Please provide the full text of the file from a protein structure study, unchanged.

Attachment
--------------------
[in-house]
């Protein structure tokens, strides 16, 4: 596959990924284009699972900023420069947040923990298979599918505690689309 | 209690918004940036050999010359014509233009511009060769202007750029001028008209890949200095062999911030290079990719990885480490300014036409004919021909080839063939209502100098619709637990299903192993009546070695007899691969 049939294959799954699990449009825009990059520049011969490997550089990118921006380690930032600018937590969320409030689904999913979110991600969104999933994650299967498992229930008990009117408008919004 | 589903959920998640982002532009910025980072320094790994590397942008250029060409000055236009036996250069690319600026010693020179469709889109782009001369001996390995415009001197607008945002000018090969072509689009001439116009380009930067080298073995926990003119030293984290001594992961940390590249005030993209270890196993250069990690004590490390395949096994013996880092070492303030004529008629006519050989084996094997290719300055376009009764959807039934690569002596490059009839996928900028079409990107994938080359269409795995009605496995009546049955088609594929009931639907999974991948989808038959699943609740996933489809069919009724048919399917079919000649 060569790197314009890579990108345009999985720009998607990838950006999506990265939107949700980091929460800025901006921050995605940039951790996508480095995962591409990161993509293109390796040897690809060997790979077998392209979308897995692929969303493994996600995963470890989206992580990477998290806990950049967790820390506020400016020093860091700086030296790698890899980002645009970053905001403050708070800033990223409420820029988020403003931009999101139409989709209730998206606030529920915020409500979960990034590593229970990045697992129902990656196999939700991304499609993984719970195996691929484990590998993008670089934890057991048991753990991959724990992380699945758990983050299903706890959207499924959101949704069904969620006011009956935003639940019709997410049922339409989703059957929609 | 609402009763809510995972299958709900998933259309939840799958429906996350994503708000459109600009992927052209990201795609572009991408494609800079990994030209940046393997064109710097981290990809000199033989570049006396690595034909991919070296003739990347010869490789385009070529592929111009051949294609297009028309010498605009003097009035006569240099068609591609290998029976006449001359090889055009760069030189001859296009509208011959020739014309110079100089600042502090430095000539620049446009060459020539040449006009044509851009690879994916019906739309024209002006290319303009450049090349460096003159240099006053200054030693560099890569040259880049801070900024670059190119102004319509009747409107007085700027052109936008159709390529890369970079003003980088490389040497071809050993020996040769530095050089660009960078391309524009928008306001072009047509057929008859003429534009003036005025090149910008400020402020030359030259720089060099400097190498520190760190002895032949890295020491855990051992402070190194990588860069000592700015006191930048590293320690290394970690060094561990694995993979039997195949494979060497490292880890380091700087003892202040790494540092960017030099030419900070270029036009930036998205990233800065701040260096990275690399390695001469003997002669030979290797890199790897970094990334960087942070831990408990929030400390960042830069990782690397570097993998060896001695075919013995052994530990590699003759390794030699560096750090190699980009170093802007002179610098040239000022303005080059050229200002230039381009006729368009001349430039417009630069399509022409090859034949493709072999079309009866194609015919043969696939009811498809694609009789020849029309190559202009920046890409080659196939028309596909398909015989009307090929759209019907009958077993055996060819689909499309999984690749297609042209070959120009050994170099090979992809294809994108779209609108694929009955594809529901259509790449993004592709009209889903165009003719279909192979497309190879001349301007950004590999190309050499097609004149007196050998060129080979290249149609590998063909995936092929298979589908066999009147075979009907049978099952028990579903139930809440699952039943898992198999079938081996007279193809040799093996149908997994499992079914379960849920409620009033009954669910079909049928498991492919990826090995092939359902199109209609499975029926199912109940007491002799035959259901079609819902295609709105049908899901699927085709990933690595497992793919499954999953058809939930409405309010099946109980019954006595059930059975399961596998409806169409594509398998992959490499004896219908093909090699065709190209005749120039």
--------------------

[in-house]
């Protein structure tokens, strides 16, 4: 596959990924284009699972900023420069947040923990298979599918505690689309 | 209690918004940036050999010359014509233009511009060769202007750029001028008209890949200095062999911030290079990719990885480490300014036409004919021909080839063939209502100098619709637990299903192993009546070695007899691969 049939294959799954699990449009825009990059520049011969490997550089990118921006380690930032600018937590969320409030689904999913979110991600969104999933994650299967498992229930008990009117408008919004 | 589903959920998640982002532009910025980072320094790994590397942008250029060409000055236009036996250069690319600026010693020179469709889109782009001369001996390995415009001197607008945002000018090969072509689009001439116009380009930067080298073995926990003119030293984290001594992961940390590249005030993209270890196993250069990690004590490390395949096994013996880092070492303030004529008629006519050989084996094997290719300055376009009764959807039934690569002596490059009839996928900028079409990107994938080359269409795995009605496995009546049955088609594929009931639907999974991948989808038959699943609740996933489809069919009724048919399917079919000649 060569790197314009890579990108345009999985720009998607990838950006999506990265939107949700980091929460800025901006921050995605940039951790996508480095995962591409990161993509293109390796040897690809060997790979077998392209979308897995692929969303493994996600995963470890989206992580990477998290806990950049967790820390506020400016020093860091700086030296790698890899980002645009970053905001403050708070800033990223409420820029988020403003931009999101139409989709209730998206606030529920915020409500979960990034590593229970990045697992129902990656196999939700991304499609993984719970195996691929484990590998993008670089934890057991048991753990991959724990992380699945758990983050299903706890959207499924959101949704069904969620006011009956935003639940019709997410049922339409989703059957929609 | 609402009763809510995972299958709900998933259309939840799958429906996350994503708000459109600009992927052209990201795609572009991408494609800079990994030209940046393997064109710097981290990809000199033989570049006396690595034909991919070296003739990347010869490789385009070529592929111009051949294609297009028309010498605009003097009035006569240099068609591609290998029976006449001359090889055009760069030189001859296009509208011959020739014309110079100089600042502090430095000539620049446009060459020539040449006009044509851009690879994916019906739309024209002006290319303009450049090349460096003159240099006053200054030693560099890569040259880049801070900024670059190119102004319509009747409107007085700027052109936008159709390529890369970079003003980088490389040497071809050993020996040769530095050089660009960078391309524009928008306001072009047509057929008859003429534009003036005025090149910008400020402020030359030259720089060099400097190498520190760190002895032949890295020491855990051992402070190194990588860069000592700015006191930048590293320690290394970690060094561990694995993979039997195949494979060497490292880890380091700087003892202040790494540092960017030099030419900070270029036009930036998205990233800065701040260096990275690399390695001469003997002669030979290797890199790897970094990334960087942070831990408990929030400390960042830069990782690397570097993998060896001695075919013995052994530990590699003759390794030699560096750090190699980009170093802007002179610098040239000022303005080059050229200002230039381009006729368009001349430039417009630069399509022409090859034949493709072999079309009866194609015919043969696939009811498809694609009789020849029309190559202009920046890409080659196939028309596909398909015989009307090929759209019907009958077993055996060819689909499309999984690749297609042209070959120009050994170099090979992809294809994108779209609108694929009955594809529901259509790449993004592709009209889903165009003719279909192979497309190879001349301007950004590999190309050499097609004149007196050998060129080979290249149609590998063909995936092929298979589908066999009147075979009907049978099952028990579903139930809440699952039943898992198999079938081996007279193809040799093996149908997994499992079914379960849920409620009033009954669910079909049928498991492919990826090995092939359902199109209609499975029926199912109940007491002799035959259901079609819902295609709105049908899901699927085709990933690595497992793919499954999953058809939930409405309010099946109980019954006595059930059975399961596998409806169409594509398998992959490499004896219908093909090699065709190209005749120039």